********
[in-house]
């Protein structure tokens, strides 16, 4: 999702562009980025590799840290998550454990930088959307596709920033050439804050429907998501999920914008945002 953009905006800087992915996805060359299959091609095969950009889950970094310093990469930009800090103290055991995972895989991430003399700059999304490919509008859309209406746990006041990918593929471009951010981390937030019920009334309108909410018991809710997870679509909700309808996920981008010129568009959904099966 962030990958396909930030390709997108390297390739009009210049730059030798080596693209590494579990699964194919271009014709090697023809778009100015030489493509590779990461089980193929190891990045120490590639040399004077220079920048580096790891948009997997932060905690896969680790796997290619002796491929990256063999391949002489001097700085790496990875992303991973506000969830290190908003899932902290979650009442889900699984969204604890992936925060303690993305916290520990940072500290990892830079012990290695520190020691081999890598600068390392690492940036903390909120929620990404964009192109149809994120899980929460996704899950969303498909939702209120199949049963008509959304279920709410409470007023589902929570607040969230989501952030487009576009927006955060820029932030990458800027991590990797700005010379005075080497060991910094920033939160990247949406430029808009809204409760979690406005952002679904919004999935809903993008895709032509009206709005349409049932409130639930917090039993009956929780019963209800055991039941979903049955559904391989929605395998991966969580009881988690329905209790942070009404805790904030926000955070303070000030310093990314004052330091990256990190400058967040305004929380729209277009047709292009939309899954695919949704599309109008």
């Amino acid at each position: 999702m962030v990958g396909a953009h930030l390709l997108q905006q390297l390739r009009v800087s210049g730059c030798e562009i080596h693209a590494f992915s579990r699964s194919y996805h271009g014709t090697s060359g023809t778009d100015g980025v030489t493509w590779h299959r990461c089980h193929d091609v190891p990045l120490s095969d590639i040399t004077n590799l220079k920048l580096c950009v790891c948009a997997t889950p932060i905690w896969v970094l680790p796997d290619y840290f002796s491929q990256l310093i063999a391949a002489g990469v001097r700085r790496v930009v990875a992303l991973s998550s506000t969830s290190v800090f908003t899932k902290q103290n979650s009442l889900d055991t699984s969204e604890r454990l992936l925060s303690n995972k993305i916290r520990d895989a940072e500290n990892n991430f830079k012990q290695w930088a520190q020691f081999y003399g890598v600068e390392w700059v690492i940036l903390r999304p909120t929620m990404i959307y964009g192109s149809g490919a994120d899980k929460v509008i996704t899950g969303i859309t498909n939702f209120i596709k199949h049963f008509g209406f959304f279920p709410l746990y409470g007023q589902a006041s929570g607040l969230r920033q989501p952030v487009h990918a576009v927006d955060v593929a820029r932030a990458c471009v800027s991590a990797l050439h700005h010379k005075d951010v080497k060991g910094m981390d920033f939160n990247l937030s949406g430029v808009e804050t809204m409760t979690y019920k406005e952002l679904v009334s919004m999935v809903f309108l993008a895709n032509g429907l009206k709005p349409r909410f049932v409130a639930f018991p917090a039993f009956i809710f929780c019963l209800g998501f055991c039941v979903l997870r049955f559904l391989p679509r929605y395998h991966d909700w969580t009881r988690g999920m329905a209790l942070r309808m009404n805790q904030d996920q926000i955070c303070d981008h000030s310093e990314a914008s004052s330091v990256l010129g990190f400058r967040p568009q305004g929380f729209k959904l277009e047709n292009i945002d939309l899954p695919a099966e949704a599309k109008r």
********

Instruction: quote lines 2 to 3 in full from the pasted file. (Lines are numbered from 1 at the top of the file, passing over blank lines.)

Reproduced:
């Protein structure tokens, strides 16, 4: 999702562009980025590799840290998550454990930088959307596709920033050439804050429907998501999920914008945002 953009905006800087992915996805060359299959091609095969950009889950970094310093990469930009800090103290055991995972895989991430003399700059999304490919509008859309209406746990006041990918593929471009951010981390937030019920009334309108909410018991809710997870679509909700309808996920981008010129568009959904099966 962030990958396909930030390709997108390297390739009009210049730059030798080596693209590494579990699964194919271009014709090697023809778009100015030489493509590779990461089980193929190891990045120490590639040399004077220079920048580096790891948009997997932060905690896969680790796997290619002796491929990256063999391949002489001097700085790496990875992303991973506000969830290190908003899932902290979650009442889900699984969204604890992936925060303690993305916290520990940072500290990892830079012990290695520190020691081999890598600068390392690492940036903390909120929620990404964009192109149809994120899980929460996704899950969303498909939702209120199949049963008509959304279920709410409470007023589902929570607040969230989501952030487009576009927006955060820029932030990458800027991590990797700005010379005075080497060991910094920033939160990247949406430029808009809204409760979690406005952002679904919004999935809903993008895709032509009206709005349409049932409130639930917090039993009956929780019963209800055991039941979903049955559904391989929605395998991966969580009881988690329905209790942070009404805790904030926000955070303070000030310093990314004052330091990256990190400058967040305004929380729209277009047709292009939309899954695919949704599309109008």
């Amino acid at each position: 999702m962030v990958g396909a953009h930030l390709l997108q905006q390297l390739r009009v800087s210049g730059c030798e562009i080596h693209a590494f992915s579990r699964s194919y996805h271009g014709t090697s060359g023809t778009d100015g980025v030489t493509w590779h299959r990461c089980h193929d091609v190891p990045l120490s095969d590639i040399t004077n590799l220079k920048l580096c950009v790891c948009a997997t889950p932060i905690w896969v970094l680790p796997d290619y840290f002796s491929q990256l310093i063999a391949a002489g990469v001097r700085r790496v930009v990875a992303l991973s998550s506000t969830s290190v800090f908003t899932k902290q103290n979650s009442l889900d055991t699984s969204e604890r454990l992936l925060s303690n995972k993305i916290r520990d895989a940072e500290n990892n991430f830079k012990q290695w930088a520190q020691f081999y003399g890598v600068e390392w700059v690492i940036l903390r999304p909120t929620m990404i959307y964009g192109s149809g490919a994120d899980k929460v509008i996704t899950g969303i859309t498909n939702f209120i596709k199949h049963f008509g209406f959304f279920p709410l746990y409470g007023q589902a006041s929570g607040l969230r920033q989501p952030v487009h990918a576009v927006d955060v593929a820029r932030a990458c471009v800027s991590a990797l050439h700005h010379k005075d951010v080497k060991g910094m981390d920033f939160n990247l937030s949406g430029v808009e804050t809204m409760t979690y019920k406005e952002l679904v009334s919004m999935v809903f309108l993008a895709n032509g429907l009206k709005p349409r909410f049932v409130a639930f018991p917090a039993f009956i809710f929780c019963l209800g998501f055991c039941v979903l997870r049955f559904l391989p679509r929605y395998h991966d909700w969580t009881r988690g999920m329905a209790l942070r309808m009404n805790q904030d996920q926000i955070c303070d981008h000030s310093e990314a914008s004052s330091v990256l010129g990190f400058r967040p568009q305004g929380f729209k959904l277009e047709n292009i945002d939309l899954p695919a099966e949704a599309k109008r």